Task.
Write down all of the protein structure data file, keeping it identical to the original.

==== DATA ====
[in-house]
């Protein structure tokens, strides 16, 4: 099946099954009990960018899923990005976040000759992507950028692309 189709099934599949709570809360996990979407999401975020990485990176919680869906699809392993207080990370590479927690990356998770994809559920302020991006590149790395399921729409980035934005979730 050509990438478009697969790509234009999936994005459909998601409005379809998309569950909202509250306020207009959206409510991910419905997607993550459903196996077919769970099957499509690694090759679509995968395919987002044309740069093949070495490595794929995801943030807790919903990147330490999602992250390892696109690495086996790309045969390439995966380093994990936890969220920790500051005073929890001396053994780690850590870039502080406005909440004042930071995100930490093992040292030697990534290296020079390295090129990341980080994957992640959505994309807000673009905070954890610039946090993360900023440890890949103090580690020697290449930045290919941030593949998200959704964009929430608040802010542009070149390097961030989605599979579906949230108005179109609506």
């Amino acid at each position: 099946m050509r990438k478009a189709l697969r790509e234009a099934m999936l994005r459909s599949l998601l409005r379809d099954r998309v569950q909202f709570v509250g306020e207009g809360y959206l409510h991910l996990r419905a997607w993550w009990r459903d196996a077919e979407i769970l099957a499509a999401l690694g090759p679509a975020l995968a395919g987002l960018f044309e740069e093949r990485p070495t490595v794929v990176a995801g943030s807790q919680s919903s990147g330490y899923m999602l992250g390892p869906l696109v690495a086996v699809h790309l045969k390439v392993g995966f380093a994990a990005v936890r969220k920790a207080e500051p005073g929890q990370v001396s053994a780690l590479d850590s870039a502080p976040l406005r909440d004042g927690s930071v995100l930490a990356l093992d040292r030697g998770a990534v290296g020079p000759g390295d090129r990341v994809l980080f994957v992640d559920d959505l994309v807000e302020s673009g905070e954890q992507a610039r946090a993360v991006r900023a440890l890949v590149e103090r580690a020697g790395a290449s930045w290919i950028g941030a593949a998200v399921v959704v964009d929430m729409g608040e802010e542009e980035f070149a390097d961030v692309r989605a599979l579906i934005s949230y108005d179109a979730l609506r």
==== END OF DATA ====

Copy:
[in-house]
């Protein structure tokens, strides 16, 4: 099946099954009990960018899923990005976040000759992507950028692309 189709099934599949709570809360996990979407999401975020990485990176919680869906699809392993207080990370590479927690990356998770994809559920302020991006590149790395399921729409980035934005979730 050509990438478009697969790509234009999936994005459909998601409005379809998309569950909202509250306020207009959206409510991910419905997607993550459903196996077919769970099957499509690694090759679509995968395919987002044309740069093949070495490595794929995801943030807790919903990147330490999602992250390892696109690495086996790309045969390439995966380093994990936890969220920790500051005073929890001396053994780690850590870039502080406005909440004042930071995100930490093992040292030697990534290296020079390295090129990341980080994957992640959505994309807000673009905070954890610039946090993360900023440890890949103090580690020697290449930045290919941030593949998200959704964009929430608040802010542009070149390097961030989605599979579906949230108005179109609506």
């Amino acid at each position: 099946m050509r990438k478009a189709l697969r790509e234009a099934m999936l994005r459909s599949l998601l409005r379809d099954r998309v569950q909202f709570v509250g306020e207009g809360y959206l409510h991910l996990r419905a997607w993550w009990r459903d196996a077919e979407i769970l099957a499509a999401l690694g090759p679509a975020l995968a395919g987002l960018f044309e740069e093949r990485p070495t490595v794929v990176a995801g943030s807790q919680s919903s990147g330490y899923m999602l992250g390892p869906l696109v690495a086996v699809h790309l045969k390439v392993g995966f380093a994990a990005v936890r969220k920790a207080e500051p005073g929890q990370v001396s053994a780690l590479d850590s870039a502080p976040l406005r909440d004042g927690s930071v995100l930490a990356l093992d040292r030697g998770a990534v290296g020079p000759g390295d090129r990341v994809l980080f994957v992640d559920d959505l994309v807000e302020s673009g905070e954890q992507a610039r946090a993360v991006r900023a440890l890949v590149e103090r580690a020697g790395a290449s930045w290919i950028g941030a593949a998200v399921v959704v964009d929430m729409g608040e802010e542009e980035f070149a390097d961030v692309r989605a599979l579906i934005s949230y108005d179109a979730l609506r």